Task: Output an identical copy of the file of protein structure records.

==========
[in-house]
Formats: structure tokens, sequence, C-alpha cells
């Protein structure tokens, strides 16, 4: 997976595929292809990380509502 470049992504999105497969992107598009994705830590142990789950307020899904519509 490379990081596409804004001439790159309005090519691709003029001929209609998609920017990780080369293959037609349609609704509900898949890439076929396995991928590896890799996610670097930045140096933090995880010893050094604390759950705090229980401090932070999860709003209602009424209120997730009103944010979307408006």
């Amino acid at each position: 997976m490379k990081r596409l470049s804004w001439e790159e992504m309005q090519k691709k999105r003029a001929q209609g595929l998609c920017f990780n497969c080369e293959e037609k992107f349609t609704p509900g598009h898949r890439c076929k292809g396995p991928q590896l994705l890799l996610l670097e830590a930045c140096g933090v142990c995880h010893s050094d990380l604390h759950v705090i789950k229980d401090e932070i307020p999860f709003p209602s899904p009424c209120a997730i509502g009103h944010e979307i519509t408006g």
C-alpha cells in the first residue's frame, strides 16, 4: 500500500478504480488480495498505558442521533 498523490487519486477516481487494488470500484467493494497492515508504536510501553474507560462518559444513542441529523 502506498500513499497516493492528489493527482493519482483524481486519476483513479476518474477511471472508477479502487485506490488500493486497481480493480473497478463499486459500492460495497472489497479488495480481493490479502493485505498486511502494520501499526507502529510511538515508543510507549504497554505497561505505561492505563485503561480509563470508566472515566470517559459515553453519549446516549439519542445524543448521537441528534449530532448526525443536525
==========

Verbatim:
[in-house]
Formats: structure tokens, sequence, C-alpha cells
């Protein structure tokens, strides 16, 4: 997976595929292809990380509502 470049992504999105497969992107598009994705830590142990789950307020899904519509 490379990081596409804004001439790159309005090519691709003029001929209609998609920017990780080369293959037609349609609704509900898949890439076929396995991928590896890799996610670097930045140096933090995880010893050094604390759950705090229980401090932070999860709003209602009424209120997730009103944010979307408006």
């Amino acid at each position: 997976m490379k990081r596409l470049s804004w001439e790159e992504m309005q090519k691709k999105r003029a001929q209609g595929l998609c920017f990780n497969c080369e293959e037609k992107f349609t609704p509900g598009h898949r890439c076929k292809g396995p991928q590896l994705l890799l996610l670097e830590a930045c140096g933090v142990c995880h010893s050094d990380l604390h759950v705090i789950k229980d401090e932070i307020p999860f709003p209602s899904p009424c209120a997730i509502g009103h944010e979307i519509t408006g």
C-alpha cells in the first residue's frame, strides 16, 4: 500500500478504480488480495498505558442521533 498523490487519486477516481487494488470500484467493494497492515508504536510501553474507560462518559444513542441529523 502506498500513499497516493492528489493527482493519482483524481486519476483513479476518474477511471472508477479502487485506490488500493486497481480493480473497478463499486459500492460495497472489497479488495480481493490479502493485505498486511502494520501499526507502529510511538515508543510507549504497554505497561505505561492505563485503561480509563470508566472515566470517559459515553453519549446516549439519542445524543448521537441528534449530532448526525443536525